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The Sinai-Suez Campaign:
The United States Rejects the Use of Force in 1956

(October 31, 1956)


Suez-Sinai Campaign: Table of Contents | Background & Overview | War Maps


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Excerpts from speech by President Dwight Eisenhower.

My Fellow Americans:

Tonight I report to you as your President.

We all realize that the full and free debate of a political campaign surrounds us. But the events and issues I wish to place before you this evening have no connection whatsoever with matters of partisanship. They are concerns of every American—his present and his future.

I wish, therefore, to give you a report of essential facts so that you—whether belonging to either one of our two great parties, or to neither—may give thoughtful and informed consideration to this swiftly changing world scene.

The changes of which I speak have come in two areas of the world—Eastern Europe and the Mid-East.

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[At this point the President spoke of events in Eastern Europe.]

I now turn to that other part of the world where, at this moment, the situation is somber. It is not a situation that calls for extravagant fear or hysteria. But it invites our most serious concern.

I speak, of course, of the Middle East. This ancient crossroads of the world was, as we all know, an area long subject to colonial rule. This rule ended after World War II, when all countries there won full independence. Out of the Palestinian mandated territory was born the new State of Israel.

These historic changes could not, however, instantly banish animosities born of the ages. Israel and her Arab neighbors soon found themselves at war with one another. And the Arab nations showed continuing anger toward their former colonial rulers, notably France and Great Britain.

The United States—through all the years since the close of World War II—has labored tirelessly to bring peace and stability to this area.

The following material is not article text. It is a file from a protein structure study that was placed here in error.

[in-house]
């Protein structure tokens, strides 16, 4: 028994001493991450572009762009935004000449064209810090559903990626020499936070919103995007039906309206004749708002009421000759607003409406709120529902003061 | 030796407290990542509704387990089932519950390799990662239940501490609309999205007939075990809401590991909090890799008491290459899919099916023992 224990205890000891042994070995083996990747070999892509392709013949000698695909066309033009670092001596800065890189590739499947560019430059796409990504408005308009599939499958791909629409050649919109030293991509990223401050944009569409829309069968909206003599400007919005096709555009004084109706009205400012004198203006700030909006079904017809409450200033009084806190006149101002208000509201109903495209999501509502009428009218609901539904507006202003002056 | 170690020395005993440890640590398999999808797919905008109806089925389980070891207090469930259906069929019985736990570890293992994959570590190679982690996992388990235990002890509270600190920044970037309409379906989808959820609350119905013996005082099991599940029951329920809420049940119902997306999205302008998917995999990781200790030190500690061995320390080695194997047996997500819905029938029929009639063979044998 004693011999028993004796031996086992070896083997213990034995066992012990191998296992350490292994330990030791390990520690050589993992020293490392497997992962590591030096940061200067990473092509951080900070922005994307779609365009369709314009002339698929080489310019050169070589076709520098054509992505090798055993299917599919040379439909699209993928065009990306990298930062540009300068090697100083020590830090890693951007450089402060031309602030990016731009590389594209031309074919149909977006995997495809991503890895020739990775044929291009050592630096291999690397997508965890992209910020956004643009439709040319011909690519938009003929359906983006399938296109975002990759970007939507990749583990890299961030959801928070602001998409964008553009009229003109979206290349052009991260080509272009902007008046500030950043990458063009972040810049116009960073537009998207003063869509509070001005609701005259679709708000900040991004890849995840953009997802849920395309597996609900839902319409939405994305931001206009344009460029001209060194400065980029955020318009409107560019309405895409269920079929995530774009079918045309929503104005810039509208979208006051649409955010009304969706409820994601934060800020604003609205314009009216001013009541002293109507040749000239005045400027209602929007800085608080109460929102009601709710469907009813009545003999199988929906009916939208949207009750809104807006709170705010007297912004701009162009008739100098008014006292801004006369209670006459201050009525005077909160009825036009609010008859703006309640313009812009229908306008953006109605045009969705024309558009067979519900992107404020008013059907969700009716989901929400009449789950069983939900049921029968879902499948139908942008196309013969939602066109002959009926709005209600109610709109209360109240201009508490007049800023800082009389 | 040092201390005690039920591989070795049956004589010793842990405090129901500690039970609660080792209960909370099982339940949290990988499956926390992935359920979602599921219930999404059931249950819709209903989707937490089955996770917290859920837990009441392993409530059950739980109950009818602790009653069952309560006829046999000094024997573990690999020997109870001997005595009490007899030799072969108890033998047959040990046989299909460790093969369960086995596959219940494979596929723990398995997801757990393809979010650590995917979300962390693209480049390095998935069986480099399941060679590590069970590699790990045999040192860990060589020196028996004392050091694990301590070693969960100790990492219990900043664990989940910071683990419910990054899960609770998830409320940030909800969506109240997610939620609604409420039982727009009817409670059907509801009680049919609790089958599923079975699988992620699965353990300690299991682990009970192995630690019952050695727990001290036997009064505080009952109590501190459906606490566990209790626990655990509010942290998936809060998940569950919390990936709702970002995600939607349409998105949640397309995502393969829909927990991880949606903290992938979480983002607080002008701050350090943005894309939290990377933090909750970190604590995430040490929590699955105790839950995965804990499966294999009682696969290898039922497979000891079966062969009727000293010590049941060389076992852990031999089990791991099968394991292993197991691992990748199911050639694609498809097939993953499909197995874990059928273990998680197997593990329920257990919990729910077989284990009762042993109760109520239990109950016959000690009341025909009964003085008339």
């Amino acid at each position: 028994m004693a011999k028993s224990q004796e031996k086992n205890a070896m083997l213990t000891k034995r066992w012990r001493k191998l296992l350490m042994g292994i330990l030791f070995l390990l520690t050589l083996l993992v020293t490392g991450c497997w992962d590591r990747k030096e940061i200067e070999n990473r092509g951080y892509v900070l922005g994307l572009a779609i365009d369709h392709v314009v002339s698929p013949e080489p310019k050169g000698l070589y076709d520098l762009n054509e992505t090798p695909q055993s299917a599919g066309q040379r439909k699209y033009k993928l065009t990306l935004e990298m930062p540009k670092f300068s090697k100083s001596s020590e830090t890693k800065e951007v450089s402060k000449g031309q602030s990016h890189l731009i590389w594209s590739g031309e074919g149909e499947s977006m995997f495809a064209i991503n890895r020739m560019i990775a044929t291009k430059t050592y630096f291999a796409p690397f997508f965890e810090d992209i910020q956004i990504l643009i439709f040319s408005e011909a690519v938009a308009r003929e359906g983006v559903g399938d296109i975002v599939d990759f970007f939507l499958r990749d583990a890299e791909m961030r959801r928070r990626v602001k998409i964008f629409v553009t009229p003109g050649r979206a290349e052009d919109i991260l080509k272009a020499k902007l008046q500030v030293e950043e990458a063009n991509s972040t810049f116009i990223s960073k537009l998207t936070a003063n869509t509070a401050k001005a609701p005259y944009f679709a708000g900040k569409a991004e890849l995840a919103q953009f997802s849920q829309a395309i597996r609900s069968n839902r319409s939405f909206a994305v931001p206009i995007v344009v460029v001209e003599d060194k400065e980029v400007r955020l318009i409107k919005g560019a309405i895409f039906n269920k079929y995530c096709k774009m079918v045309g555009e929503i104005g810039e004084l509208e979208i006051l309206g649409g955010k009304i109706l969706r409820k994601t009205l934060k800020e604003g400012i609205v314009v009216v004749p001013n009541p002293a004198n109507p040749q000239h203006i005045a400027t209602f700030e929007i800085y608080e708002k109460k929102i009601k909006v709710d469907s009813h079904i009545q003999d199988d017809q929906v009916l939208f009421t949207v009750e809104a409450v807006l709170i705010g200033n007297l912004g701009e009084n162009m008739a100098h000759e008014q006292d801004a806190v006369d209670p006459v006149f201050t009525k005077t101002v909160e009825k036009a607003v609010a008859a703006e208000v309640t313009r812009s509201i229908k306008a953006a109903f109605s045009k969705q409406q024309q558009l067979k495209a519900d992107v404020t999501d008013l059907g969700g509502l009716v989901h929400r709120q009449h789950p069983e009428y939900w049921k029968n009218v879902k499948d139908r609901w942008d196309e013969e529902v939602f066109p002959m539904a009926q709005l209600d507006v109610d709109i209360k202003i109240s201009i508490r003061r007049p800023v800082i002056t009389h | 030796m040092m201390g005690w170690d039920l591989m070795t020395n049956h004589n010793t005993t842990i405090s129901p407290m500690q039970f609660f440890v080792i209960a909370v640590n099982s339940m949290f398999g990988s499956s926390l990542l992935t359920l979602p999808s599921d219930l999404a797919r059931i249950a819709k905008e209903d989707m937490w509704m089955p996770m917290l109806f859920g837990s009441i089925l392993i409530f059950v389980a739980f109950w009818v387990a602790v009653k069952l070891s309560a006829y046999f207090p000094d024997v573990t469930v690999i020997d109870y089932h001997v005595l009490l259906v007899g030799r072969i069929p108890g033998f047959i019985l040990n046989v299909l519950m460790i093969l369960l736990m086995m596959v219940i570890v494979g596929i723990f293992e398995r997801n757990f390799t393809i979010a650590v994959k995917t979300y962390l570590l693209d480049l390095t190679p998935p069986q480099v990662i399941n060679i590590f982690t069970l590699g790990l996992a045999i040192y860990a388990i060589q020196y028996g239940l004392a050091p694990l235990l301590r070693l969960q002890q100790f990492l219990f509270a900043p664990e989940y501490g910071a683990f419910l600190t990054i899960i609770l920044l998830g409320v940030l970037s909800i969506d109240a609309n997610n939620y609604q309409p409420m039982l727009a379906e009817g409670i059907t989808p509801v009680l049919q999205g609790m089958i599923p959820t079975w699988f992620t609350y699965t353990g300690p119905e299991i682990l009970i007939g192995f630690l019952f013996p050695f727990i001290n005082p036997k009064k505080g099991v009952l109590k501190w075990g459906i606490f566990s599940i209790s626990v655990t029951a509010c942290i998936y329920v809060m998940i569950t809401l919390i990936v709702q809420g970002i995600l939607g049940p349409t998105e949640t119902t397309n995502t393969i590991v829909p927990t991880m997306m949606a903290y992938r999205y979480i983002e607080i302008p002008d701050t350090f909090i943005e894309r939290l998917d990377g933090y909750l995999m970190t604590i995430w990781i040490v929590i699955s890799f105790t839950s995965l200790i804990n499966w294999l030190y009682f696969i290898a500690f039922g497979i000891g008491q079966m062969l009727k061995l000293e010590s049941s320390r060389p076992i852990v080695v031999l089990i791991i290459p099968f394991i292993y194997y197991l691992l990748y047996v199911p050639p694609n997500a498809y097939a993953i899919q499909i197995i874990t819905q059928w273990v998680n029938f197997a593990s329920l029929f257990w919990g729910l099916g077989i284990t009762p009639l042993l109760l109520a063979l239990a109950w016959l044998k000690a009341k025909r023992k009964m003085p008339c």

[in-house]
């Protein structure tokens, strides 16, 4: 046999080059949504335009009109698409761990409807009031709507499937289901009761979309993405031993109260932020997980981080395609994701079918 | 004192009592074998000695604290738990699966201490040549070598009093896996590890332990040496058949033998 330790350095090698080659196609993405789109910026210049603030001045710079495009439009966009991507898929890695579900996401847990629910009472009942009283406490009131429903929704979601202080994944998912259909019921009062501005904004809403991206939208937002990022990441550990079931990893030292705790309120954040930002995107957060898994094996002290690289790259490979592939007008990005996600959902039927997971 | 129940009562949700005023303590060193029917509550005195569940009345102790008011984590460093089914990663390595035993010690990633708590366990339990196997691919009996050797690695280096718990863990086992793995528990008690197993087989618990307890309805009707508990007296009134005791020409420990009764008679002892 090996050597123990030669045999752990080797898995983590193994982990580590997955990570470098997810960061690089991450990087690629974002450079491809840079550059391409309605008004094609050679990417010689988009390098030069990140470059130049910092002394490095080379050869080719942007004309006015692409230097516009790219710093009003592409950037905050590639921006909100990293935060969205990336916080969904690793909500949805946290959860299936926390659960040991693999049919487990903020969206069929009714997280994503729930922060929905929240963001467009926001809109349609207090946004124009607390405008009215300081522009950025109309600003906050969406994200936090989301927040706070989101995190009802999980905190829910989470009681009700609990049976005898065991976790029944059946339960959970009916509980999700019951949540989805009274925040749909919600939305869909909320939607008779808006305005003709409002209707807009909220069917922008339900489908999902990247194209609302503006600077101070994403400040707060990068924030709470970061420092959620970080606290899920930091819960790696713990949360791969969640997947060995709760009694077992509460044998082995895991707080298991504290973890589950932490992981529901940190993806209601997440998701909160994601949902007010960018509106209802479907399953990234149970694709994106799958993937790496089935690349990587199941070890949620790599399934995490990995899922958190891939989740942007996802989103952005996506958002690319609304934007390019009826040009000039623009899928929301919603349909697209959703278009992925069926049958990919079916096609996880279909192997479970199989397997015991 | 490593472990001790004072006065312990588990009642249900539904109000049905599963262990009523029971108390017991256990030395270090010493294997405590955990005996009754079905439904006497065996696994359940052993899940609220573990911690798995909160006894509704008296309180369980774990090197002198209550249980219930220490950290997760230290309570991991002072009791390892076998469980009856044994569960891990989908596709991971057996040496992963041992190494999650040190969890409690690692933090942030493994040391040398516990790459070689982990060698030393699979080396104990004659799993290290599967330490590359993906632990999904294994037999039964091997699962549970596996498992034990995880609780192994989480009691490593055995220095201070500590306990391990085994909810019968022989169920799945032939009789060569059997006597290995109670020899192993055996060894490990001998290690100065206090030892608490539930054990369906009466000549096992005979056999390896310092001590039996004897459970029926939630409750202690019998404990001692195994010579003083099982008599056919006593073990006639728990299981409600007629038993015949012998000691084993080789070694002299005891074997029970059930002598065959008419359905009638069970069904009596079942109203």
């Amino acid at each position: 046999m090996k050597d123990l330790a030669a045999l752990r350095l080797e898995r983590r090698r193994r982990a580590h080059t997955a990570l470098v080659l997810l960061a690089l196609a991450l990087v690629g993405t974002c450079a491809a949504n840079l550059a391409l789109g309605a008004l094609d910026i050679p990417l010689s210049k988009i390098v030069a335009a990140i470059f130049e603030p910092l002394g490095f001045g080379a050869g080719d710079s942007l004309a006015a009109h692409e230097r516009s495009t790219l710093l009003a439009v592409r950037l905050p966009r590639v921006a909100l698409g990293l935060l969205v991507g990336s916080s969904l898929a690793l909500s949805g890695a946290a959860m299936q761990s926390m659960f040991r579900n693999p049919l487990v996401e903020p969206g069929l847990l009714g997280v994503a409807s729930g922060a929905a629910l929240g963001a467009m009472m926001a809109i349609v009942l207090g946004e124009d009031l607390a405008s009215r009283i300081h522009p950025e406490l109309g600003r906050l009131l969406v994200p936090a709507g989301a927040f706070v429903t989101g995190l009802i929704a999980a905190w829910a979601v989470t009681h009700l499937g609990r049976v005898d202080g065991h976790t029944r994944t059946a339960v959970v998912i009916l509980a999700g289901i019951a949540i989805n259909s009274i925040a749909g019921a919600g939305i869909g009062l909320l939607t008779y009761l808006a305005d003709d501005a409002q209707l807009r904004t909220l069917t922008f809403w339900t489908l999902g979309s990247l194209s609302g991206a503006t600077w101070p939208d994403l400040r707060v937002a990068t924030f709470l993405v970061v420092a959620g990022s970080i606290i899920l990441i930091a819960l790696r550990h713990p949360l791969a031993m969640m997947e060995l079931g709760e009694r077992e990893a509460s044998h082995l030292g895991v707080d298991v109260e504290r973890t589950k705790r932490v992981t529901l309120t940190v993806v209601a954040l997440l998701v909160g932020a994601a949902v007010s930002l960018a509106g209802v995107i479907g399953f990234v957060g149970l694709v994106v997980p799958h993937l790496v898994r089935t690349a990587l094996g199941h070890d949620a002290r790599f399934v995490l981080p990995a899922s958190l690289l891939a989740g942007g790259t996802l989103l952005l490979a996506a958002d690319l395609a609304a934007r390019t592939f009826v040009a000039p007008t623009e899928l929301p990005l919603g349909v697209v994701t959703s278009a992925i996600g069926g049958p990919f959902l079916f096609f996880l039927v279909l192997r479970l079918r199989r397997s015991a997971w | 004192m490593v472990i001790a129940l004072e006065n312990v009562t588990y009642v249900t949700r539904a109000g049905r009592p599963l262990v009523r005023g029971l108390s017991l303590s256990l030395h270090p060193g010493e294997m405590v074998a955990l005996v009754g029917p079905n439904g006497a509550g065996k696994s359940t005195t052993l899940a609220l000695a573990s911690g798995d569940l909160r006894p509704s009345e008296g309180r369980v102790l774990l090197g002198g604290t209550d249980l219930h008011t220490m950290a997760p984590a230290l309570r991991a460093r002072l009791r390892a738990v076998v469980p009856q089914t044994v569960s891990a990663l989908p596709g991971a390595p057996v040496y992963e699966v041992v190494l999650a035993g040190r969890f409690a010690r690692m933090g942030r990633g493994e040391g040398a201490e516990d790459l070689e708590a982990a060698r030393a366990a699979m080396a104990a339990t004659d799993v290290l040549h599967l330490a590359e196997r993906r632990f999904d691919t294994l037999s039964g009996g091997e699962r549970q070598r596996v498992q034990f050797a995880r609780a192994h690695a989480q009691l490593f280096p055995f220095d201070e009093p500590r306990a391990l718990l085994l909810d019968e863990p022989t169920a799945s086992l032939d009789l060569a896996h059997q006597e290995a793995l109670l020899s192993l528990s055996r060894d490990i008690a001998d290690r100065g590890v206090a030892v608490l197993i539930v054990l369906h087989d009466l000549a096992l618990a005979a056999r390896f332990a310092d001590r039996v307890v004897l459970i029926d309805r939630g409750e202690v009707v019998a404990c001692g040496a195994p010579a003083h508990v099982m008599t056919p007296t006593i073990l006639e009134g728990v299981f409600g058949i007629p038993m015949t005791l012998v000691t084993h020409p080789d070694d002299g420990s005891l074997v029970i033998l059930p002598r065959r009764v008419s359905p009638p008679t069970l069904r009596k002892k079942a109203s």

We have considered it a basic matter of United States policy to support the new State of Israel and—at the same time—to strengthen our bonds both with Israel and with the Arab countries. But, unfortunately through all these years, passion in the area threatened to prevail over peaceful purposes, and in one form or another, there has been almost continuous fighting.

This situation recently was aggravated by Egyptian policy including rearmament with Communist weapons. We felt this to be a misguided policy on the part of the Government of Egypt. The State of Israel, at the same time, felt increasing anxiety for its safety. And Great Britain and France feared more and more that Egyptian policies threatened their "life line" of the Suez Canal.

These matters came to a crisis on July 26th of this year, when the Egyptian Government seized the Universal Suez Canal Company. For ninety years—ever since the inauguration of the Canal—that Company has operated the Canal, largely under British and French technical supervision.

Now there were some among our allies who urged an immediate reaction to this event by use of force. We insistently urged otherwise, and our wish prevailed —through a long succession of conferences and negotiations for weeks—even months—with participation by the United Nations. And there, in the United Nations, only a short while ago, on the basis of agreed principles, it seemed that an acceptable accord was within our reach.

But the direct relations of Egypt with both Israel and France kept worsening to a point at which first Israel—then France—and Great Britain also—determined that, in their judgment, there could be no protection of their vital interests, without resort to force.

Upon this decision, events followed swiftly. On Sunday [October 29] the Israeli Government ordered total mobilization. On Monday, their armed forces penetrated deeply into Egypt and to the vicinity of the Suez Canal, nearly one hundred miles away. And on Tuesday, the British and French Governments delivered a 12-hour ultimatum to Israel and Egypt—now followed up by armed attack against Egypt.